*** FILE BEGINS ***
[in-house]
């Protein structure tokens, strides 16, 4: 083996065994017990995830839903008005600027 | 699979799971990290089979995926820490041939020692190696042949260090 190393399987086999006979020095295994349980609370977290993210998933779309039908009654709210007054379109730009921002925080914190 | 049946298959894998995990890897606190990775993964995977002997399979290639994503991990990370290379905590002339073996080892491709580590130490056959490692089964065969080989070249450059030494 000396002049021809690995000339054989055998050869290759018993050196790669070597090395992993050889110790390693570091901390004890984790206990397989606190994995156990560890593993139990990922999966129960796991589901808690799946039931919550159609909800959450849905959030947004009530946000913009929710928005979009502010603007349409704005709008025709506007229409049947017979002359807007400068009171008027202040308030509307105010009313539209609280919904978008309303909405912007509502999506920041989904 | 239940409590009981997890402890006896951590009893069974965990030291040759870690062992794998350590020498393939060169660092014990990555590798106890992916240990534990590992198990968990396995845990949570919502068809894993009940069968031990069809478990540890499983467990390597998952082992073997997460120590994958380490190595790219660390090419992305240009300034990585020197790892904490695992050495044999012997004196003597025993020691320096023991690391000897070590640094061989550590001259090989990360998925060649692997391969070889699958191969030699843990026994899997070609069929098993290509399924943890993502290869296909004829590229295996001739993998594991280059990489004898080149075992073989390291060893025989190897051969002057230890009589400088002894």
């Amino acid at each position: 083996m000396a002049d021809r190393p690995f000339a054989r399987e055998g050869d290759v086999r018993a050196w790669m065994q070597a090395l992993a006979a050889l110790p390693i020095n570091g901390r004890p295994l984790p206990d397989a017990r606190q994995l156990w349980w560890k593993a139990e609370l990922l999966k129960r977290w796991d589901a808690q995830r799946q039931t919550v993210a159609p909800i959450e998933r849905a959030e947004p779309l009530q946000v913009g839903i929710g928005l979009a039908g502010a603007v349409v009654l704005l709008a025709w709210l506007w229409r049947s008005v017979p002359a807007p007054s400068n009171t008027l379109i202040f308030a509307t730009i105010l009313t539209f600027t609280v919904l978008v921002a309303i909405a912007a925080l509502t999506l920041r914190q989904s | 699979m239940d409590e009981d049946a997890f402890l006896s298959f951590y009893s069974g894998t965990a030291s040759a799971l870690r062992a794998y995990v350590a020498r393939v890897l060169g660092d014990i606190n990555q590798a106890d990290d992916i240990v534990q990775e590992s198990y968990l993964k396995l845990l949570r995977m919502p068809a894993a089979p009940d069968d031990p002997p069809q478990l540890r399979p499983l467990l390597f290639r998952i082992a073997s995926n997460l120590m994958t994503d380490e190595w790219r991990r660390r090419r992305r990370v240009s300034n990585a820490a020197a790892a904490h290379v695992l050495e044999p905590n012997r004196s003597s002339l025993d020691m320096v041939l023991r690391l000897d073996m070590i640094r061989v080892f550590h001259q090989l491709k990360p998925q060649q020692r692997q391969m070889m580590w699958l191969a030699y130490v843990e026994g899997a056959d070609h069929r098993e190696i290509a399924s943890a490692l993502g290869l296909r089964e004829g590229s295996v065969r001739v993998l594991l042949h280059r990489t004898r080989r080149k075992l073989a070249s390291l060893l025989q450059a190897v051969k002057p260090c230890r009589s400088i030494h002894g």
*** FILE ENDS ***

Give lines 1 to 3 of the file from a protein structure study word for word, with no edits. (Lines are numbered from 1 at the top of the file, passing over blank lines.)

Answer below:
[in-house]
């Protein structure tokens, strides 16, 4: 083996065994017990995830839903008005600027 | 699979799971990290089979995926820490041939020692190696042949260090 190393399987086999006979020095295994349980609370977290993210998933779309039908009654709210007054379109730009921002925080914190 | 049946298959894998995990890897606190990775993964995977002997399979290639994503991990990370290379905590002339073996080892491709580590130490056959490692089964065969080989070249450059030494 000396002049021809690995000339054989055998050869290759018993050196790669070597090395992993050889110790390693570091901390004890984790206990397989606190994995156990560890593993139990990922999966129960796991589901808690799946039931919550159609909800959450849905959030947004009530946000913009929710928005979009502010603007349409704005709008025709506007229409049947017979002359807007400068009171008027202040308030509307105010009313539209609280919904978008309303909405912007509502999506920041989904 | 239940409590009981997890402890006896951590009893069974965990030291040759870690062992794998350590020498393939060169660092014990990555590798106890992916240990534990590992198990968990396995845990949570919502068809894993009940069968031990069809478990540890499983467990390597998952082992073997997460120590994958380490190595790219660390090419992305240009300034990585020197790892904490695992050495044999012997004196003597025993020691320096023991690391000897070590640094061989550590001259090989990360998925060649692997391969070889699958191969030699843990026994899997070609069929098993290509399924943890993502290869296909004829590229295996001739993998594991280059990489004898080149075992073989390291060893025989190897051969002057230890009589400088002894």
């Amino acid at each position: 083996m000396a002049d021809r190393p690995f000339a054989r399987e055998g050869d290759v086999r018993a050196w790669m065994q070597a090395l992993a006979a050889l110790p390693i020095n570091g901390r004890p295994l984790p206990d397989a017990r606190q994995l156990w349980w560890k593993a139990e609370l990922l999966k129960r977290w796991d589901a808690q995830r799946q039931t919550v993210a159609p909800i959450e998933r849905a959030e947004p779309l009530q946000v913009g839903i929710g928005l979009a039908g502010a603007v349409v009654l704005l709008a025709w709210l506007w229409r049947s008005v017979p002359a807007p007054s400068n009171t008027l379109i202040f308030a509307t730009i105010l009313t539209f600027t609280v919904l978008v921002a309303i909405a912007a925080l509502t999506l920041r914190q989904s | 699979m239940d409590e009981d049946a997890f402890l006896s298959f951590y009893s069974g894998t965990a030291s040759a799971l870690r062992a794998y995990v350590a020498r393939v890897l060169g660092d014990i606190n990555q590798a106890d990290d992916i240990v534990q990775e590992s198990y968990l993964k396995l845990l949570r995977m919502p068809a894993a089979p009940d069968d031990p002997p069809q478990l540890r399979p499983l467990l390597f290639r998952i082992a073997s995926n997460l120590m994958t994503d380490e190595w790219r991990r660390r090419r992305r990370v240009s300034n990585a820490a020197a790892a904490h290379v695992l050495e044999p905590n012997r004196s003597s002339l025993d020691m320096v041939l023991r690391l000897d073996m070590i640094r061989v080892f550590h001259q090989l491709k990360p998925q060649q020692r692997q391969m070889m580590w699958l191969a030699y130490v843990e026994g899997a056959d070609h069929r098993e190696i290509a399924s943890a490692l993502g290869l296909r089964e004829g590229s295996v065969r001739v993998l594991l042949h280059r990489t004898r080989r080149k075992l073989a070249s390291l060893l025989q450059a190897v051969k002057p260090c230890r009589s400088i030494h002894g």